Forced Migration

Implications of Enforced Disappearances on Women-Headed Families in the Northern Province, Sri Lanka


Subramaniam, Jeevasuthan, Nur Mohammad Majumder, Zulkarnain A. Hatta, and Abul Fozol Muhammod Zakaria. 2014. “Implications of Enforced Disappearances on Women-Headed Families in the Northern Province, Sri Lanka.” International Journal of Humanities and Social Science 4 (4): 236-243.

Authors: Jeevasuthan Subramaniam, Nur Mohammad Majumder, Zulkarnain A. Hatta, Abul Fozol Muhammod Zakaria


Enforced disappearances persist in many countries all over the world. It creates severe social and psychological repercussions on families left behind. The Sri Lankan internal ethnic conflict lasted for three decades ended up with the deaths of more than 150,000 people and massive internal and external displacements. Additionally, a new social phenomenon has been evolved as “Women-headed Households of persons with forcibly disappeared” from all ethnic groups. The government of Sri Lanka and rebels have used forced disappearances as a weapon to suppress dissents and combat the armed conflict. This study attempted to examine the impact of enforced disappearances on Women-headed Households of North Province in a post-conflict context. Predominantly, it intended to focus on identity crisis, patriarchal domination, psychological implications, handling with painful experiences and potential challenges in implementing psycho-social programs for their well-being. The potential role of social work professionals also has been discussed. Mentioned the methodology use and highlighted the major findings.

Keywords: Sri Lanka, enforced disappearances, psychosocial challenges, women-headed households

Topics: Armed Conflict, Ethnic/Communal Wars, Displacement & Migration, Forced Migration, IDPs, Gender, Women, Gendered Power Relations, Patriarchy, Health, Mental Health, Households, Post-Conflict, Violence Regions: Asia, South Asia Countries: Sri Lanka

Year: 2014

'Some Could Suckle over Their Shoulder’: Male Travelers, Female Bodies, and the Gendering of Racial Ideology, 1500-1770


Morgan, Jennifer L. 1997. “‘Some Could Suckle over Their Shoulder’: Male Travelers, Female Bodies, and the Gendering of Racial Ideology, 1500-1770.” The William and Mary Quarterly Third Series, 54 (1): 167–92.

Author: Jennifer L. Morgan

Topics: Coloniality/Post-Coloniality, Displacement & Migration, Forced Migration, Gender, Women, Femininity/ies, Gendered Power Relations, Race, Trafficking, Human Trafficking Regions: Africa, Americas

Year: 1997

Gender, Labour and the Law: The Nexus of Domestic Work, Human Trafficking and the Informal Economy in the United Arab Emirates


Mahdavi, Pardis. 2013. “Gender, Labour and the Law: The Nexus of Domestic Work, Human Trafficking and the Informal Economy in the United Arab Emirates.” Global Networks 13 (4): 425–40.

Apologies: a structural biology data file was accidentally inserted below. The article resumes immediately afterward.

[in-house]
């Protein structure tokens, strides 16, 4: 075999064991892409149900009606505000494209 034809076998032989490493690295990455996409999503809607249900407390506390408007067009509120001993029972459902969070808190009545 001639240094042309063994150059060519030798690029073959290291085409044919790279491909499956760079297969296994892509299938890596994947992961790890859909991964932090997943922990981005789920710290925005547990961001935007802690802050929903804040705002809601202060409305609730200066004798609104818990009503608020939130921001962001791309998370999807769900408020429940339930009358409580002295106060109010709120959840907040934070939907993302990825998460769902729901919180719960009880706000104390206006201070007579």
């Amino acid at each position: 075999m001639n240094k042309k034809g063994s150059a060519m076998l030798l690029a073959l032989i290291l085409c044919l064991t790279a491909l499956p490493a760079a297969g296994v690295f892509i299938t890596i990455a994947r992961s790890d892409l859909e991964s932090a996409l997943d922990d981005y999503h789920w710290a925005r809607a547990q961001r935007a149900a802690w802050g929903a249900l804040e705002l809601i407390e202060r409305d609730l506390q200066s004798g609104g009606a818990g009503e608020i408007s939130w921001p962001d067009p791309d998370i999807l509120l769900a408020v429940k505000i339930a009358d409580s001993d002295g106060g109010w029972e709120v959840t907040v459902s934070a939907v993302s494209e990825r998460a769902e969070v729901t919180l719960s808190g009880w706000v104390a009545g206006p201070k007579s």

Author: Pardis Mahdavi


Based on ethnographic fieldwork with female migrants in the United Arab Emirates, the focus of this article is on the confluence of human trafficking discourses, gendered migration, domestic work and sex work in the UAE. I explore three main findings. First, domestic work and sex work are not mutually exclusive. Second, women choose to enter sex work in preference to domestic work because of poor working conditions in the latter. Third, global policies on human trafficking that seek to restrict female migration have inspired female migrants in the Gulf in search of higher wages and increased autonomy to look for employment in the informal economy. Employing a theoretical lens that emphasizes structural violence, the article chronicles the individual and macro social factors structuring the transition of female migrants from the formal economy of domestic and care work into the informal economy of sex work.

Keywords: sex workers, human trafficking, gulf countries, domestic work, middle east, informal economies

Topics: Displacement & Migration, Migration, Forced Migration, Economies, Gender, Women, Livelihoods, Sexual Livelihoods, Sexual Violence, Sexual Exploitation and Abuse, Trafficking, Human Trafficking, Sex Trafficking Regions: MENA, Asia, Middle East Countries: United Arab Emirates

Year: 2013

Was the Slave Trade Dominated by Men?


Eltis, David, and Stanley L. Engerman. 1992. “Was the Slave Trade Dominated by Men?” The Journal of Interdisciplinary History 23 (2): 237–57. 

Authors: David Etlis, Stanley L. Engerman

Topics: Coloniality/Post-Coloniality, Displacement & Migration, Forced Migration, Gender, Women, Men, Race, Trafficking, Human Trafficking, Labor Trafficking Regions: Africa, Americas

Year: 1992

Transnational Ruptures: Gender and Forced Migration


Nolin, Catherine. 2006. Transnational Ruptures: Gender and Forced Migration. Burlington: Ashgate Publishing Company.

Author: Catherine Nolin


A key development in international migration in recent years has been the increasing feminization of migrant populations. Research attention now focuses not only on the growing number of women on the move but also on their changing gender roles as more female migrants participate as principal wage earners and heads of household rather than as 'dependants'. The tensions between population displacement within and beyond Guatemala and the multiple local, regional and national realities encountered and reconfigured by these refugee and migrants allow a fascinating window onto the connections and ruptures experienced in a 'global/local world'. Transnational Ruptures holds great interest and value for a wide readership, from scholars who are interested in transnational and refugee studies and international migration, to upper level university students in disciplines such as human geography, anthropology, sociology, Latin American Studies, gender studies, political science and international studies. (Amazon)

Topics: Displacement & Migration, Forced Migration, Gender Regions: Americas, Central America Countries: Guatemala

Year: 2006

The Differential Experience of Mozambican Refugee Women and Men


Ager, Alastair, Wendy Ager, and Lynellyn Long. 1995. “The Differential Experience of Mozambican Refugee Women and Men.” Journal of Refugee Studies 8 (3): 265–87.

Authors: Alastair Ager, Wendy Ager, Lynellyn Long